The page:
Adding scrollbars to a Window

Adding scrollbars to a window is very simple - all we have to do is add the WS_HSCROLL and WS_VSCROLL window styles, which we can do when we create the window:


Before we can do anything useful with our scrollbars we must create some variables which will represent the “scrollbar state” for TextView C++ class:

class TextView
    ULONG m_nVScrollPos;
    ULONG m_nHScrollPos;

    ULONG m_nVScrollMax;
    ULONG m_nHScrollMax;
    int m_nWindowLines;
    int m_nWindowColumns;
    ULONG m_nLongestLine;
    ULONG m_nLineCount;	

These variables (when initialized) will allow us to take into account the current scrollbar position when we are drawing our lines of text into the display.

  • m_nVScrollPos and m_nHScrollPos

Represents the vertical and horizontal scrollbar thumb positions.

  • m_nVScrollMax and m_nHScrollMax

Represents the maximum values that the scrollbar thumb positions can reach (not the maximum number of columns/lines in the file).

  • m_nWindowColumns and m_nWindowLines

Stores the width and height (respectively) of the client area.

  • m_nLongestLine and m_nLineCount

Hold the real text-file “dimensions”.

Note that the m_nLongestLine variable has been introduced. This is used to represent the maximum horizontal scrolling extent. It should be obvious why we need to use the longest line in the text document to determine this horizontal scrolling range, and not some arbitrary fixed value.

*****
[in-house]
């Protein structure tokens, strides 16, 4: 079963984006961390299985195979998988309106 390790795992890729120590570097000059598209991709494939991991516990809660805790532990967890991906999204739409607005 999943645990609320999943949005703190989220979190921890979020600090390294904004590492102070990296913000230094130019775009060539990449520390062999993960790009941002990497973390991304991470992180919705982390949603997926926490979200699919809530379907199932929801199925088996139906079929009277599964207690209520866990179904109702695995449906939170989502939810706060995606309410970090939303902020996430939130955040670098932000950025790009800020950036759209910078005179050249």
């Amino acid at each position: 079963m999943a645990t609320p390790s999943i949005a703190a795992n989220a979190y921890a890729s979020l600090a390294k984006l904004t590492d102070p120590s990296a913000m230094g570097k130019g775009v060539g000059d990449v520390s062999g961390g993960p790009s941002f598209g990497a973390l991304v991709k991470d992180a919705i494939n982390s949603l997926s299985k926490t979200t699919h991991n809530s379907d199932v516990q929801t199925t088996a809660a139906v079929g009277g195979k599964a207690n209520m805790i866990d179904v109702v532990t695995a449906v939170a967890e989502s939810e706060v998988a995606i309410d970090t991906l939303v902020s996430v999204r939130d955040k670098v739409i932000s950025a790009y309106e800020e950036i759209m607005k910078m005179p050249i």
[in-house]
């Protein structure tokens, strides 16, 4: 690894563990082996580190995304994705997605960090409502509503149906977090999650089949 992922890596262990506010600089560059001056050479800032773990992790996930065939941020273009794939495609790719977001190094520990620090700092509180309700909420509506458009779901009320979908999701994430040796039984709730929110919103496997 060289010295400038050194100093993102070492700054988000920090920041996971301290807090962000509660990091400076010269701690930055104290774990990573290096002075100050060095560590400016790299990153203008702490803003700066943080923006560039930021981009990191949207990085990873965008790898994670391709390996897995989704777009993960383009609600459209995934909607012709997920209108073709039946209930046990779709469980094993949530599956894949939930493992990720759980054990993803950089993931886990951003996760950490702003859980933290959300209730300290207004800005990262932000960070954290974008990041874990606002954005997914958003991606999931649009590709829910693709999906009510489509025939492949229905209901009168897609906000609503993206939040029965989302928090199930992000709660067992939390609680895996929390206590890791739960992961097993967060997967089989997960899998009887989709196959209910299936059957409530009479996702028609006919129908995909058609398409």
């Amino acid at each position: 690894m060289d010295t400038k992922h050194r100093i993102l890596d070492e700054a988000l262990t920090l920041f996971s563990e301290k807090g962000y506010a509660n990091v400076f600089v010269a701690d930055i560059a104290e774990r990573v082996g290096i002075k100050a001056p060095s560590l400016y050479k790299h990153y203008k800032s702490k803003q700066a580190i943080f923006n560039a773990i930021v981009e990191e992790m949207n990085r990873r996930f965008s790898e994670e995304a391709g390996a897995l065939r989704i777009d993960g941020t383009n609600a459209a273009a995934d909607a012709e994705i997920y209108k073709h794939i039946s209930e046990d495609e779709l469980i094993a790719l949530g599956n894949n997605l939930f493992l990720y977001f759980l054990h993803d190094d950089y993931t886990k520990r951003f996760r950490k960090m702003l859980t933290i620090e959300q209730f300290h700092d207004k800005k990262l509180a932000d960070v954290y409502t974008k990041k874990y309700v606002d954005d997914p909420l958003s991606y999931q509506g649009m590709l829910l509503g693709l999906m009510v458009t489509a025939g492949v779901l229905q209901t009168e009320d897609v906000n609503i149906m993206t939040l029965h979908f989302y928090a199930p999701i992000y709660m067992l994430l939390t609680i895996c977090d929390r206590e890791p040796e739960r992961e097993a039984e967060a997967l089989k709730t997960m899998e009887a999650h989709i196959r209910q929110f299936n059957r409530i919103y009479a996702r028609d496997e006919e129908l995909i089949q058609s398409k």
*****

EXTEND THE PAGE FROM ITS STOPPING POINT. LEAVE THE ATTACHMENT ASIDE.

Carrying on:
ULONG TextDocument::longestline(int tabwidth);

The TextDocument has been given the task of calculating the width (in logical text units) of the longest line. The current tab-width setting must be specified so that tab characters can be taken into account. I won’t include the code necessary to perform this task - just take a look at the sourcecode download.

Configuring the scrollbars

Repeated Win32 projects have taught me that scrollbars only really need to be setup in one place in a program - during a window-size change. A single function can be used to setup both the horizontal and vertical scrollbars at the same time:

VOID TextView::SetupScrollbars()

First of all a SCROLLINFO structure is configured to set the vertical scrollbar properties:

VOID TextView::SetupScrollbars()
    SCROLLINFO si = { sizeof(si) };

    si.nPos = m_nVScrollPos; // scrollbar thumb position
    si.nPage = m_nWindowLines; // number of lines in a page (i.e. rows of text in window)